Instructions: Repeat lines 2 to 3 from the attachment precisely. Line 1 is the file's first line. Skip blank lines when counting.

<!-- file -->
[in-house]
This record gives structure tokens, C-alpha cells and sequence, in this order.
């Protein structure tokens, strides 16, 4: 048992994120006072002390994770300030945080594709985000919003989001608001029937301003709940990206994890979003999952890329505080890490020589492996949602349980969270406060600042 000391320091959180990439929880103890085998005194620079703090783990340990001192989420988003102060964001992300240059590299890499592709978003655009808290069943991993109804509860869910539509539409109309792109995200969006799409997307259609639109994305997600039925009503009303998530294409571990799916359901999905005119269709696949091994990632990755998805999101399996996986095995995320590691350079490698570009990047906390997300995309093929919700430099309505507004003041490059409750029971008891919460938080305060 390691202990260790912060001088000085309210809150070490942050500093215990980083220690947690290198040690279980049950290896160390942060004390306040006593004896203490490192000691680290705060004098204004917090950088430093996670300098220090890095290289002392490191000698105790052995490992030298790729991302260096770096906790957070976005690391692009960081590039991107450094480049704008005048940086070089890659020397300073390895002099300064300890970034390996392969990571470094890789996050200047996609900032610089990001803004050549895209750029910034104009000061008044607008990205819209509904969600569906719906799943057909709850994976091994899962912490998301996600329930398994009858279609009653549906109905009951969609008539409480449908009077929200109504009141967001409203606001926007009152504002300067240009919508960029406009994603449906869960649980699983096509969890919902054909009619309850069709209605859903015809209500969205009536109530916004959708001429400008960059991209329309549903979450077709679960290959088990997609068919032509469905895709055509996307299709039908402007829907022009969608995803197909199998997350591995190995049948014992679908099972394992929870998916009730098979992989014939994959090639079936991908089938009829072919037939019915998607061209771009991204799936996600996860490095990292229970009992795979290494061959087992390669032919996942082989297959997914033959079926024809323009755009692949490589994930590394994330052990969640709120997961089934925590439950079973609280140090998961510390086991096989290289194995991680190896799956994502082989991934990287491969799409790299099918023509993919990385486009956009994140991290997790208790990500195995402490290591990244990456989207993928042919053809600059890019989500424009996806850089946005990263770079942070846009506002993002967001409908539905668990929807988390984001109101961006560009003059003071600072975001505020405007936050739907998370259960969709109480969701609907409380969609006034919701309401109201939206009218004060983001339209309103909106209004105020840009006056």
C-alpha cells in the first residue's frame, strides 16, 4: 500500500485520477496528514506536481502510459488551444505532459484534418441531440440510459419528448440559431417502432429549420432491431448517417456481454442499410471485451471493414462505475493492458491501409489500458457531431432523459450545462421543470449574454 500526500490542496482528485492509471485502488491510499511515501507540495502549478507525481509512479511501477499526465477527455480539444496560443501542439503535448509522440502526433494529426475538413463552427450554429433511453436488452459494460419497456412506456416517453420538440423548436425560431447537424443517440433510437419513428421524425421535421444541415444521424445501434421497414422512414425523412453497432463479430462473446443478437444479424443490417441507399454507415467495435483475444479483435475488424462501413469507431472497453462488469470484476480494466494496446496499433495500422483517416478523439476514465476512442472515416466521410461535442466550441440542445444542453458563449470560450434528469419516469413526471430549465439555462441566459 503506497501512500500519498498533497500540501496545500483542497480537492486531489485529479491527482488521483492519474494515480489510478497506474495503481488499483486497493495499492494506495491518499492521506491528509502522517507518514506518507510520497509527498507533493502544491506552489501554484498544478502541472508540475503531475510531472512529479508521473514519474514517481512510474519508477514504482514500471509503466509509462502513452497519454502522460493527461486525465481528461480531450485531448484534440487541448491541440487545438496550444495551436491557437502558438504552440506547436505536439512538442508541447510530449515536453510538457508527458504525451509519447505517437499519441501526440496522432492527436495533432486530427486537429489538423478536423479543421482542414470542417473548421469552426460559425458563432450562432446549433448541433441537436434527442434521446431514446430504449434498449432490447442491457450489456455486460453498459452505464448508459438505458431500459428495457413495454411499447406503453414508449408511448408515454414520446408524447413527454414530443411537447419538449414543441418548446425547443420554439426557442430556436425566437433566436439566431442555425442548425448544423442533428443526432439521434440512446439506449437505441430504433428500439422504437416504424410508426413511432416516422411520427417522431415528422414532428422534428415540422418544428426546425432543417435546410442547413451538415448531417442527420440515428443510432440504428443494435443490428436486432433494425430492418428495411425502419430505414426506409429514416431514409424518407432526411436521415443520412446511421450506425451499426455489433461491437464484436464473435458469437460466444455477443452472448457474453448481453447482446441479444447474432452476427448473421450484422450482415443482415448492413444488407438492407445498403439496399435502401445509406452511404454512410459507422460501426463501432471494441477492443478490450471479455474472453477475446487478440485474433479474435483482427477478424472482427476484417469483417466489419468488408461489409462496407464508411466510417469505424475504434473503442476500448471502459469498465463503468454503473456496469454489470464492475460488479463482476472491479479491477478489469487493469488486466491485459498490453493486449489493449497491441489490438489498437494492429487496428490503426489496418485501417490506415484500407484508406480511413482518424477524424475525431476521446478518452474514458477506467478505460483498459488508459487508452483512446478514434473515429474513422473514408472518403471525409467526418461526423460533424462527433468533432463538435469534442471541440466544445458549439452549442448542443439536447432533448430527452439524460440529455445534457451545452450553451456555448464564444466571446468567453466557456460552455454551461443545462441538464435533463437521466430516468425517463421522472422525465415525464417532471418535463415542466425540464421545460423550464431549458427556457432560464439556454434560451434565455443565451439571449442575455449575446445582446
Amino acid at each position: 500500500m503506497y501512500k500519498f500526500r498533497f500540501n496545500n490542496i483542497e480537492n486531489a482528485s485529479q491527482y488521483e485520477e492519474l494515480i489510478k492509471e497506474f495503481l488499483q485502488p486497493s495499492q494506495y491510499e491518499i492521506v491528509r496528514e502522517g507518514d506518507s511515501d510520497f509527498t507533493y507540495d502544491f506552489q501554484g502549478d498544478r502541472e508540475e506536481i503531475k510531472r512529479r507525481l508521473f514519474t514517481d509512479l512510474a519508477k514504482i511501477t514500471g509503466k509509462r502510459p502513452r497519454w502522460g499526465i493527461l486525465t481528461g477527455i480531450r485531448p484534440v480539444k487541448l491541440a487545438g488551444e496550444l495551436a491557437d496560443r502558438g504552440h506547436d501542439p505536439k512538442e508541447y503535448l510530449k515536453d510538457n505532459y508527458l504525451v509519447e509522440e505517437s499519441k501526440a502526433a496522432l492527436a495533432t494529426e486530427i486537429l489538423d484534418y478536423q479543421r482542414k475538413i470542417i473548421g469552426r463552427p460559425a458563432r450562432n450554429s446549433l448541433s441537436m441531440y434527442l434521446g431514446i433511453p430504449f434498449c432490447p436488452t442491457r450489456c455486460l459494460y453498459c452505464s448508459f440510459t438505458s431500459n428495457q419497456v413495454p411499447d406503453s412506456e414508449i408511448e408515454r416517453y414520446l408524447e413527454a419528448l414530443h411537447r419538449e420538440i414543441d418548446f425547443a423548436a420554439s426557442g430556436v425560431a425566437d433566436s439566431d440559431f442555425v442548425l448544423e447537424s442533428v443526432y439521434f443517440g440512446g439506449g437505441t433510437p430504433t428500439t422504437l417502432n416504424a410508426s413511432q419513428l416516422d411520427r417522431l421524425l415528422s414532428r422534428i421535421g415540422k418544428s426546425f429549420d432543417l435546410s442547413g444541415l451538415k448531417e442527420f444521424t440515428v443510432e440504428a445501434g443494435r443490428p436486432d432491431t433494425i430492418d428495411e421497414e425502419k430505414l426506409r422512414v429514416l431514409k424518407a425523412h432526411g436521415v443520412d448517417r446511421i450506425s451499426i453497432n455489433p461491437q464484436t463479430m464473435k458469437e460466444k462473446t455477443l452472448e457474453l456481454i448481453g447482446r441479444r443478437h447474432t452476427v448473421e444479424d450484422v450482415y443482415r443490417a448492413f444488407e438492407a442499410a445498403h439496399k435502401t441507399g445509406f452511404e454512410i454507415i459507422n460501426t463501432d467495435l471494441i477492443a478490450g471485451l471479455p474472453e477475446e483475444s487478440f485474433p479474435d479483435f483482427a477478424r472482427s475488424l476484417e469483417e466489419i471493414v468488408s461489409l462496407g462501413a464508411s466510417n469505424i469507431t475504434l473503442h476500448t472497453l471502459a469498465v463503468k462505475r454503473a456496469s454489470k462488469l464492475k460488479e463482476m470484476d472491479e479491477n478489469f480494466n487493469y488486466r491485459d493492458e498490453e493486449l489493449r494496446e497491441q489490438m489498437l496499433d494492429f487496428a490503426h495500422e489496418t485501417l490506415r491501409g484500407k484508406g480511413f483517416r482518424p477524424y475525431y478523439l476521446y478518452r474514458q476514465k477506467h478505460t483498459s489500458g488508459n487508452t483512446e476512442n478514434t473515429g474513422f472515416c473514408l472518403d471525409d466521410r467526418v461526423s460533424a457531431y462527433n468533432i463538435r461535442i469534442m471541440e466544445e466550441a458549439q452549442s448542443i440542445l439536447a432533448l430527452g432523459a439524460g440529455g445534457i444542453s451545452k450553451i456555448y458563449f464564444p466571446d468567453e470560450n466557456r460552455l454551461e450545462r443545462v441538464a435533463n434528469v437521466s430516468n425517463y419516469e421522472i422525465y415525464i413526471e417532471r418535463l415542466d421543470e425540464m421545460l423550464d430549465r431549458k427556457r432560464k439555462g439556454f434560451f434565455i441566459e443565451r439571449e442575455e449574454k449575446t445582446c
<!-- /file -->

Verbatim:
This record gives structure tokens, C-alpha cells and sequence, in this order.
């Protein structure tokens, strides 16, 4: 048992994120006072002390994770300030945080594709985000919003989001608001029937301003709940990206994890979003999952890329505080890490020589492996949602349980969270406060600042 000391320091959180990439929880103890085998005194620079703090783990340990001192989420988003102060964001992300240059590299890499592709978003655009808290069943991993109804509860869910539509539409109309792109995200969006799409997307259609639109994305997600039925009503009303998530294409571990799916359901999905005119269709696949091994990632990755998805999101399996996986095995995320590691350079490698570009990047906390997300995309093929919700430099309505507004003041490059409750029971008891919460938080305060 390691202990260790912060001088000085309210809150070490942050500093215990980083220690947690290198040690279980049950290896160390942060004390306040006593004896203490490192000691680290705060004098204004917090950088430093996670300098220090890095290289002392490191000698105790052995490992030298790729991302260096770096906790957070976005690391692009960081590039991107450094480049704008005048940086070089890659020397300073390895002099300064300890970034390996392969990571470094890789996050200047996609900032610089990001803004050549895209750029910034104009000061008044607008990205819209509904969600569906719906799943057909709850994976091994899962912490998301996600329930398994009858279609009653549906109905009951969609008539409480449908009077929200109504009141967001409203606001926007009152504002300067240009919508960029406009994603449906869960649980699983096509969890919902054909009619309850069709209605859903015809209500969205009536109530916004959708001429400008960059991209329309549903979450077709679960290959088990997609068919032509469905895709055509996307299709039908402007829907022009969608995803197909199998997350591995190995049948014992679908099972394992929870998916009730098979992989014939994959090639079936991908089938009829072919037939019915998607061209771009991204799936996600996860490095990292229970009992795979290494061959087992390669032919996942082989297959997914033959079926024809323009755009692949490589994930590394994330052990969640709120997961089934925590439950079973609280140090998961510390086991096989290289194995991680190896799956994502082989991934990287491969799409790299099918023509993919990385486009956009994140991290997790208790990500195995402490290591990244990456989207993928042919053809600059890019989500424009996806850089946005990263770079942070846009506002993002967001409908539905668990929807988390984001109101961006560009003059003071600072975001505020405007936050739907998370259960969709109480969701609907409380969609006034919701309401109201939206009218004060983001339209309103909106209004105020840009006056």